Wednesday, December 8, 2010

To Burundi with Love: Cauliflower Mac and Cheese

Mac and cheese is the ultimate comfort food (excluding vegans of course). This is another recipe for my dear friend in Burundi, where it appears cauliflower is also plentiful.  During my own short lived vegetarian life, cheese was an important part of my diet, not just for the protein factor but for the decadence factor.  If you can't have meat what would be your next go to when you want to indulge a little?  So I am feeling some serious empathy pangs for Melissa in a country where only one type of cheese is available.

Still, there is one.  And one that sounds pretty versatile at that.  Melissa mentioned that there is a Congolese cheese that is akin to a mild cheddar.  I usually use three parts of sharp cheddar with one part of a cheese that has a little tang like gruyere or blue.  With a milder cheese, I found that you have more room for a balance of flavors.

Have your cauliflower chopped and cheese shredded before you start.
I always start my mac and cheese with a roux.  Melt 2 tablespoons of butter, then add 2 tablespoons of flour and stir rapidly.  This will only take 30 seconds to cook.  Then add 2 cups of milk.  A dutch oven is perfect for this recipe so you can take it from the stove to the oven.
When your milk is heated, add your shredded cheese a handful at a time.  The amount of cheese you add is to taste.  I just stop adding when I get the thickness I like.  I shred about 6 oz. beforehand.
I added the cayenne pepper (to taste) and a tablespoon of dijon mustard to the cheese sauce to round out the flavor and give it a little kick.  Bread crumbs are going to give a nice texture later on so keep them on hand.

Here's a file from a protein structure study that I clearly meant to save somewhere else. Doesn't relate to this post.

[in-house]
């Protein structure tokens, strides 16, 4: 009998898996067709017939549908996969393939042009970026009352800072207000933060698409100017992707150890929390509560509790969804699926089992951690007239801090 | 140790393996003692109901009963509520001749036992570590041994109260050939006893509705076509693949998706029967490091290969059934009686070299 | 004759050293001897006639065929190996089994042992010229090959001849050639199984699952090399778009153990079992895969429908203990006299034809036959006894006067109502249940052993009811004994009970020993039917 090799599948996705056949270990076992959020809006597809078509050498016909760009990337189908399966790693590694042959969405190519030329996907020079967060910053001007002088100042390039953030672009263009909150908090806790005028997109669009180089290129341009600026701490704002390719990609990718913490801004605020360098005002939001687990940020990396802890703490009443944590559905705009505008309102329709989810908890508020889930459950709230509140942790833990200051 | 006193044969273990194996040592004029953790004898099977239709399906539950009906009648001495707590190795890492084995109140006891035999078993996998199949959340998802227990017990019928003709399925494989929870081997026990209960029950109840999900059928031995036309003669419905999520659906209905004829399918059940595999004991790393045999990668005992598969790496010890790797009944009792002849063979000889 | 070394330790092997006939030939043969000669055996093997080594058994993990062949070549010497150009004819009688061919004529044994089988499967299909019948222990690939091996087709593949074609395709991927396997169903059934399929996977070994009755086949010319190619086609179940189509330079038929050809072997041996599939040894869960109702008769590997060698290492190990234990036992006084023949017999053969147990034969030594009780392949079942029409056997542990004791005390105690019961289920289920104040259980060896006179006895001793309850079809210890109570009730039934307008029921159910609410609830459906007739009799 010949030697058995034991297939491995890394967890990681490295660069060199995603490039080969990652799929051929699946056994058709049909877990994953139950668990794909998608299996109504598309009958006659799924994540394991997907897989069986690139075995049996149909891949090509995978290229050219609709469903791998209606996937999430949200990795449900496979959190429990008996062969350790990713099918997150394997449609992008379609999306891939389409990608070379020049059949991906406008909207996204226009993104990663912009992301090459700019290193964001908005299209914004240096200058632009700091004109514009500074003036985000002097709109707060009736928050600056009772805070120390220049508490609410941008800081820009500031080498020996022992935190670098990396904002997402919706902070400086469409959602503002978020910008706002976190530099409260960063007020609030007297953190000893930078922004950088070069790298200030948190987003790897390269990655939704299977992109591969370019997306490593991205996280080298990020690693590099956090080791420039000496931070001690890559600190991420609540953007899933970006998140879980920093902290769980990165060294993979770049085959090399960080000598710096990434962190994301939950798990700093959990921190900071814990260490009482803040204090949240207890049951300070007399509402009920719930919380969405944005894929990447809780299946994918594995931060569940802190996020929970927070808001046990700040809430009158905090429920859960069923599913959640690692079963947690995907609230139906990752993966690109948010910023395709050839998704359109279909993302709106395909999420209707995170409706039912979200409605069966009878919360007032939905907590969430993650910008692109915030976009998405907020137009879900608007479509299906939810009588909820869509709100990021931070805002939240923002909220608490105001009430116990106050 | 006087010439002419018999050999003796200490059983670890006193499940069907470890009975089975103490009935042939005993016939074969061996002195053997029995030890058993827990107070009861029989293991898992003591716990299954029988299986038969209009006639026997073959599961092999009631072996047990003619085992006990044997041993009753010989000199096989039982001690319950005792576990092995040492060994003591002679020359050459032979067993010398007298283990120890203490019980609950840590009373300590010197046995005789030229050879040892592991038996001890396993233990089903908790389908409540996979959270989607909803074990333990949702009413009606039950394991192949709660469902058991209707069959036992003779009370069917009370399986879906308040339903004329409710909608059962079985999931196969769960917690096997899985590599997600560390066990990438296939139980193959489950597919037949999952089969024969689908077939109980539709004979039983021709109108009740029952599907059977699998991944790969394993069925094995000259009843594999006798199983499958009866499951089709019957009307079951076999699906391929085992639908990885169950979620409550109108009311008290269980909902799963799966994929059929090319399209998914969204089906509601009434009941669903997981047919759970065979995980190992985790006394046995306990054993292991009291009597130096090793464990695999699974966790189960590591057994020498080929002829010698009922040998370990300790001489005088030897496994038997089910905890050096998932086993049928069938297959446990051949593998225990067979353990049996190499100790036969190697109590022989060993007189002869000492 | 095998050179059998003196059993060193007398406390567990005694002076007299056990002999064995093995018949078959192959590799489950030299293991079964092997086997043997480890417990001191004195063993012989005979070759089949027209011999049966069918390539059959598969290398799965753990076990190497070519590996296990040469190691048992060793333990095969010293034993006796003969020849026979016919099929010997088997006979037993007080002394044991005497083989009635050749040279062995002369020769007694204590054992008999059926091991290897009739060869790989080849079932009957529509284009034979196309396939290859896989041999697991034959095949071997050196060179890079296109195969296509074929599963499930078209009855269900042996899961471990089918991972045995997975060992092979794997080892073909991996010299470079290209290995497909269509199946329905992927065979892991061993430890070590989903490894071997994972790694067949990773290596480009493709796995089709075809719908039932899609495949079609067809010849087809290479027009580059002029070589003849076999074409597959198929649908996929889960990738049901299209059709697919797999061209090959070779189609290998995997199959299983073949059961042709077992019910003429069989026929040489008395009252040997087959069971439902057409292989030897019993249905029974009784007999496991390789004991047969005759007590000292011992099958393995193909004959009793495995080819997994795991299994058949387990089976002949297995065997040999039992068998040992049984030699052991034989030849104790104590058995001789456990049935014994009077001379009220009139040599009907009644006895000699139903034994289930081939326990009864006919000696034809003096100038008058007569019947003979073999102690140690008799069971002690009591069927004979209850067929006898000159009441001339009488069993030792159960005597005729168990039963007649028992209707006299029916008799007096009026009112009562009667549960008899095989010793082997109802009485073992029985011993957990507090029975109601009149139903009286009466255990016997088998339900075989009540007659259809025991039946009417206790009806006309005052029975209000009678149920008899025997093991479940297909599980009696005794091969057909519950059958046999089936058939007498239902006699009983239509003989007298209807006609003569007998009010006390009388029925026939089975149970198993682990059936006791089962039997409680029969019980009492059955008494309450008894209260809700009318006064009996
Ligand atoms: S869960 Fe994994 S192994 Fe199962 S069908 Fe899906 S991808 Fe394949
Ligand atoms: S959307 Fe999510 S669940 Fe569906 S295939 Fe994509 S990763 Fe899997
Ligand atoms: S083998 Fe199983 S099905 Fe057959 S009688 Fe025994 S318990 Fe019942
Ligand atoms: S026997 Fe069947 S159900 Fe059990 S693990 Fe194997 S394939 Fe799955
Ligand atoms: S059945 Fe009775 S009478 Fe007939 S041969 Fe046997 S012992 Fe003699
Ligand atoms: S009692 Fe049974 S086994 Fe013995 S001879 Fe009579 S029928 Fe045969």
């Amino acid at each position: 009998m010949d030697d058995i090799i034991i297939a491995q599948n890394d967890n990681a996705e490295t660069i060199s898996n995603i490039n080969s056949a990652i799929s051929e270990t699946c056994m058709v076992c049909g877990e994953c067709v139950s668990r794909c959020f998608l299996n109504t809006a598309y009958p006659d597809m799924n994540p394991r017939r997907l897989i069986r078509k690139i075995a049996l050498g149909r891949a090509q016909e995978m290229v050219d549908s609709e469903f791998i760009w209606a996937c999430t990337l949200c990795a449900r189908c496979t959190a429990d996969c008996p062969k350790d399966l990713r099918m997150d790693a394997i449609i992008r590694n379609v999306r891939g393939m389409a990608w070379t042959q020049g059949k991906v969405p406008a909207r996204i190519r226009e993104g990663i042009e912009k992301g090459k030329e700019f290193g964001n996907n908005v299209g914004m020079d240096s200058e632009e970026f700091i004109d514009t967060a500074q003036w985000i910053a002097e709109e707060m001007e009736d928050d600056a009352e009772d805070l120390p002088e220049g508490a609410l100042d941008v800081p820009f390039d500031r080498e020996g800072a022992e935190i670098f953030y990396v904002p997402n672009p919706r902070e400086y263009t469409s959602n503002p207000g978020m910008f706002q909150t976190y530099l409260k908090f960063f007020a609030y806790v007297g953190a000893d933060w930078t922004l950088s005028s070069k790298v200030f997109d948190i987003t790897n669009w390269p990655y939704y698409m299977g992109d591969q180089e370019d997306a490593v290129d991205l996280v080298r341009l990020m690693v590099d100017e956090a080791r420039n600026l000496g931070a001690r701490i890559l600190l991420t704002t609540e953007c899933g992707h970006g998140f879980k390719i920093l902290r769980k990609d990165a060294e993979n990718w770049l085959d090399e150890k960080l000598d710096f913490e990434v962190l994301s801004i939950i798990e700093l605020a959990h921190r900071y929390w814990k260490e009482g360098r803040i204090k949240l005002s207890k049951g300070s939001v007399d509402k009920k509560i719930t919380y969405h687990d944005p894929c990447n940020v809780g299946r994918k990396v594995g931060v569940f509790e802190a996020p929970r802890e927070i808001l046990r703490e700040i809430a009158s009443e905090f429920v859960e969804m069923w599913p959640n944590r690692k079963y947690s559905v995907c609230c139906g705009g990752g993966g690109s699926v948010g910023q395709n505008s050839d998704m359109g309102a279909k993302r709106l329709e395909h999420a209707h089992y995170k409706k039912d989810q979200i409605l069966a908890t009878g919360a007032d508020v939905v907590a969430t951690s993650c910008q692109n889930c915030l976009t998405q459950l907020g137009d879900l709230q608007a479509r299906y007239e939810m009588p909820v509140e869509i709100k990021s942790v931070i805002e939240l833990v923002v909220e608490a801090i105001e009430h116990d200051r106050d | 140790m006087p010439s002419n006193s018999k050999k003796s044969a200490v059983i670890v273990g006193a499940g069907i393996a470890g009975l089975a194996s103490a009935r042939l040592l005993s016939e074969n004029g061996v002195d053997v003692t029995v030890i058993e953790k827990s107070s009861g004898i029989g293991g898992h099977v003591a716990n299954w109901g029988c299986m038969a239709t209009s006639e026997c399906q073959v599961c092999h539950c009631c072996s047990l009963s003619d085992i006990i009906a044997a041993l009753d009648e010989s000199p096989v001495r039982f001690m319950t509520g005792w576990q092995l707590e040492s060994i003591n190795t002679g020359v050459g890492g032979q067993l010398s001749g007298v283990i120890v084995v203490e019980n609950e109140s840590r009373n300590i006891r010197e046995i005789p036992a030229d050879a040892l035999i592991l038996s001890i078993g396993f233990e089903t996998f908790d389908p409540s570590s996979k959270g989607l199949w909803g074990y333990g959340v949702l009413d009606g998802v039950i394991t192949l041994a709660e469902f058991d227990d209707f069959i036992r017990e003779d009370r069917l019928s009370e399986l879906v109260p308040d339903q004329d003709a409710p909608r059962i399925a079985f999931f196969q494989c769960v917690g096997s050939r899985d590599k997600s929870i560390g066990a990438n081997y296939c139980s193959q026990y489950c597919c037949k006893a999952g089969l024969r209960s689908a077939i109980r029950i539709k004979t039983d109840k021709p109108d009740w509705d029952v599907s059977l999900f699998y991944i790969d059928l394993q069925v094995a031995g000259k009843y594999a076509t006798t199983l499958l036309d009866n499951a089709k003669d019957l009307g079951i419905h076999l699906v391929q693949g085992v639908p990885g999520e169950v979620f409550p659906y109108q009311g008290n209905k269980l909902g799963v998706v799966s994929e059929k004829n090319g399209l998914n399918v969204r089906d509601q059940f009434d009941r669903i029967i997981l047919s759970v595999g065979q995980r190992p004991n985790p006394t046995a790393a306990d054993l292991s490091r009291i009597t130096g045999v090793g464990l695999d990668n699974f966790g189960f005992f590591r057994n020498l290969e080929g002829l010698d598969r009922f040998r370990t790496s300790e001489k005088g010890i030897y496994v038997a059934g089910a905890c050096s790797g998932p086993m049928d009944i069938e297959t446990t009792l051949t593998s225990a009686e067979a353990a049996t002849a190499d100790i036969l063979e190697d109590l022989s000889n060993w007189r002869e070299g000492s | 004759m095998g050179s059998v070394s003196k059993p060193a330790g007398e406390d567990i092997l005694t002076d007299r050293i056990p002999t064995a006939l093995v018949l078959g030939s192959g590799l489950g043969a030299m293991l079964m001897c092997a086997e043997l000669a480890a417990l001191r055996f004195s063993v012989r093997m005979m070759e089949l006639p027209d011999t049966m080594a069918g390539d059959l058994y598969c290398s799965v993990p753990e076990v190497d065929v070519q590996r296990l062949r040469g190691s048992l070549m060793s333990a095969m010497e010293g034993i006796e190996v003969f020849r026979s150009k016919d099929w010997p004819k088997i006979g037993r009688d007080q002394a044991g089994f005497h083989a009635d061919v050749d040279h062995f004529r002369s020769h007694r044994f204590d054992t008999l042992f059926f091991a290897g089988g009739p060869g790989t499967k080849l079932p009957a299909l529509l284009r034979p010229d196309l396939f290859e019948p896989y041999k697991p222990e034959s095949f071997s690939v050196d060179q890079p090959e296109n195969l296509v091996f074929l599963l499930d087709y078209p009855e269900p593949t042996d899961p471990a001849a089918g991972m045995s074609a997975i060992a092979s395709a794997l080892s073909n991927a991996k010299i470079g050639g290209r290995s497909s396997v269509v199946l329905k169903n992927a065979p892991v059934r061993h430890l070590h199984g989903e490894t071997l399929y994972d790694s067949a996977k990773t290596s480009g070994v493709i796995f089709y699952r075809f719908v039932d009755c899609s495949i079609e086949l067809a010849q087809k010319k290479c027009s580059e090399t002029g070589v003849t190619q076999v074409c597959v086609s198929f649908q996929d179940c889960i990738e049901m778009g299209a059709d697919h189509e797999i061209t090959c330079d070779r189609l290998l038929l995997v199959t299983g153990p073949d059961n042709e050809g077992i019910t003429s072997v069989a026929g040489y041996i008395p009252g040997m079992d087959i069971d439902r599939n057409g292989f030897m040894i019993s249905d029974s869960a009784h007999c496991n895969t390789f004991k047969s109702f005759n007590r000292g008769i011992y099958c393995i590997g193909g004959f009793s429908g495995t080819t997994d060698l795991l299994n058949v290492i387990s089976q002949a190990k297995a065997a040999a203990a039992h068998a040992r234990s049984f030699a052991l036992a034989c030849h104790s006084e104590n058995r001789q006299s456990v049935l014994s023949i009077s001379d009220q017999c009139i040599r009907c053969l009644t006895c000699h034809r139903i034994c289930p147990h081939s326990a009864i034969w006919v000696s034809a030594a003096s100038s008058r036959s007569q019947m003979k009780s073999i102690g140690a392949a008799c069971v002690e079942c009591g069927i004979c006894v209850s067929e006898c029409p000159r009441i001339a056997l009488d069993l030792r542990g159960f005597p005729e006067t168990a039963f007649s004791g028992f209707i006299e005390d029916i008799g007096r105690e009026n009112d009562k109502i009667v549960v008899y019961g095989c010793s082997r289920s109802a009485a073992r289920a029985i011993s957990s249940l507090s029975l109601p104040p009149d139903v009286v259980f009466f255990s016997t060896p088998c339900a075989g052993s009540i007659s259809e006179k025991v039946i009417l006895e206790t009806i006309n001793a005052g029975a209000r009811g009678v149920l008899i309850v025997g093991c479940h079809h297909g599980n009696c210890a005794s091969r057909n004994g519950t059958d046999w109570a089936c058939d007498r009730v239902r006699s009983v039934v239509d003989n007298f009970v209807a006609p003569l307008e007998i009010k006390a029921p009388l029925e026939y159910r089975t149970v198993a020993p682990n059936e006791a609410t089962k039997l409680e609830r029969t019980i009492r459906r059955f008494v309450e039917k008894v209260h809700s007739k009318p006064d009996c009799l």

Sautee` your cauliflower in a skillet.  I like to use grapeseed oil for sauteeing this, but if your in Burundi, try to use butter.  If you can't use the corn oil and let me know how it turns out.  Add salt and pepper to taste. You will know it is done when it is tender and the edges turn golden.  For the last step toss your cooked pasta and cauliflower into the cheese sauce and mix well.  Then sprinkle bread crumbs to the top and stick under the broiler until the top sets. 
Mmmmm... What's missing? A beer? 

Monday, November 29, 2010

To Burundi with Love: Pineapple Salsa as a Starter

Cooking is like giving.  It is a way I show affection and involves a careful attention of the needs of others. It requires sharing the flavors that I love with understanding the tastes, needs and sometimes lifestyle choices of the person I am are cooking for.  Writing is like remembering.  It is a way that I hold on to details and savor them.  It is natural for me that these two activities should go together.

This blog post is for Melissa.  Melissa is one of my oldest friends (as in going back the farthest in my memory, not oldest in age).  We met the second year of high school at our after school job in a library.  We may have had everything in common then except our tastes in food.  I have always been adventurous eater, even then.  Melissa grew to be one later but in those days a hamburger with cheese was a little too exotic ( really, no cheese, no bun).  I vaguely remember an issue with spaghetti sauce where Melissa reverted to noodles with ketchup.

Thankfully Melissa made it through that phase and so lessened the strain on our friendship (just kidding, Mel!).  These days both of us have varied our eating habits largely based on our social, political and environmental views as they relate to the food industry.  Melissa, although no longer shy about trying new flavors, is now a vegetarian.  So this noodle-and-ketchup girl did not hesitate to dig in to my fontina polenta topped with sauteed ramps.  Times certainly have changed.